Hollywood actor Hakeem Kae-Kazim has revealed how a chance meeting with a Nigerian movie director moved him to reveal his Nigerian roots.
Speaking on this week’s episode of CNN’s African Voices, Kae-Kazeem said the chance meeting made him decide to contribute his own quota to the development of the local movie industry in Nigeria christened Nollywood.
He told CNN; “A director had come over to LA from Nigeria, had seen me work in 24, and said, ‘No one knows you’re Nigerian, you should come back, there are people who would love to see you, they’ll be surprised that you are Nigerian.’ So off the back of that I thought, you know, what a good idea. Let me go back and see what’s going on.”
Speaking further, the actor best known for his powerful portrayal of a Hutu warlord in the critically acclaimed film Hotel Rwanda and for his role in Pirates of the Caribbean, also outlined why he wants to share his knowledge with local movie makers.
“I’ve come back to do some training with actors and people in production so that we can get to an understanding of the discipline really required to produce a top-notch film or television production.”
Sharing his skills hasn’t been the only thing he’s been busy doing since returning to Nigeria, he’s also been spending some time in front of the camera, making his ‘Nollywood’ debut in 2010: “The very first thing I did was a musical film called Inale. I then did a little film called Last Flight to Abuja and that was a really lovely little piece about the airline industry.”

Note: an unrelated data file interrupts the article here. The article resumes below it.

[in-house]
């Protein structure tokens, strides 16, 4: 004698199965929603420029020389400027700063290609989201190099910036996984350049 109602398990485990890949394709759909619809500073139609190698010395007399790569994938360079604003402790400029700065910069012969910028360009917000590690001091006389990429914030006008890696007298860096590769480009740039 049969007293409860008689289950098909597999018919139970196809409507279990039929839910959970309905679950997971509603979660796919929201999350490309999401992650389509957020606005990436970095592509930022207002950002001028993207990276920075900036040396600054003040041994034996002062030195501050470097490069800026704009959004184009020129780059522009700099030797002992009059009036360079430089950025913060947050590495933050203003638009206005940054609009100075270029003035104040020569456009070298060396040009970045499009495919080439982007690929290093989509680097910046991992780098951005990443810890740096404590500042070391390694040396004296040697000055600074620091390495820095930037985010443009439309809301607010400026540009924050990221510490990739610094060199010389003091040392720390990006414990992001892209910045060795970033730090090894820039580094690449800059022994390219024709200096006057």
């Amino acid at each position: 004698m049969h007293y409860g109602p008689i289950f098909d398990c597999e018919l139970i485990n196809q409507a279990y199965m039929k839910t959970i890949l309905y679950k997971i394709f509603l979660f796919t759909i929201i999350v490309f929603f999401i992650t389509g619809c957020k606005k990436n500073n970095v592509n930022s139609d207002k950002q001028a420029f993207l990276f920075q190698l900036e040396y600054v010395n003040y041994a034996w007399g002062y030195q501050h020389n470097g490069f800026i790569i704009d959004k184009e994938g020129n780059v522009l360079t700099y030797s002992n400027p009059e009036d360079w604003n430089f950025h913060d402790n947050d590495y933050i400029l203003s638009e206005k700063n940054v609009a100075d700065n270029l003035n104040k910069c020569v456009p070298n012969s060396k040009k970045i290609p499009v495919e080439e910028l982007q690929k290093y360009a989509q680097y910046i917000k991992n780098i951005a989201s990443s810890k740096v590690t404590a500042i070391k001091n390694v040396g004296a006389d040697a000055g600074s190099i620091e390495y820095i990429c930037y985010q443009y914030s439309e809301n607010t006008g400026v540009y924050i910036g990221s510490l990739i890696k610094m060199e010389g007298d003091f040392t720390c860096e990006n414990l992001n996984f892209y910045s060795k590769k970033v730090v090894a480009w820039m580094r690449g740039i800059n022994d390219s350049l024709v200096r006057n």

Kae-Kazim explains why he feels passionate about supporting the film industry in Nigeria: “I am very proud of ‘Nollywood’, in terms of what the people have done. They’ve put Nigeria on the map and they’ve done this without any support of any kind and I think they must be acknowledged. I think what has to happen now is that the industry has to expand, it has to get bigger and better. It’s really about upping the technical anti of the film [and] being able to tell stories that are very true to the African voice.”
He describes what he hopes to see from ‘Nollywood’ in the future: “I want to see Nigeria as the hub of African filmmaking, not just concentrating on Nigerian films, but on films that tell you about the African voice from the African perspective.”
Kae-Kazim also offers some advice for aspiring actors: “Just keep loving what you do, but it’s really [down to] working hard, trying to improve not only yourself as an actor but the state of the industry. That also means [improving] the day to day discipline and making sure one is on time and focused when one is at work.”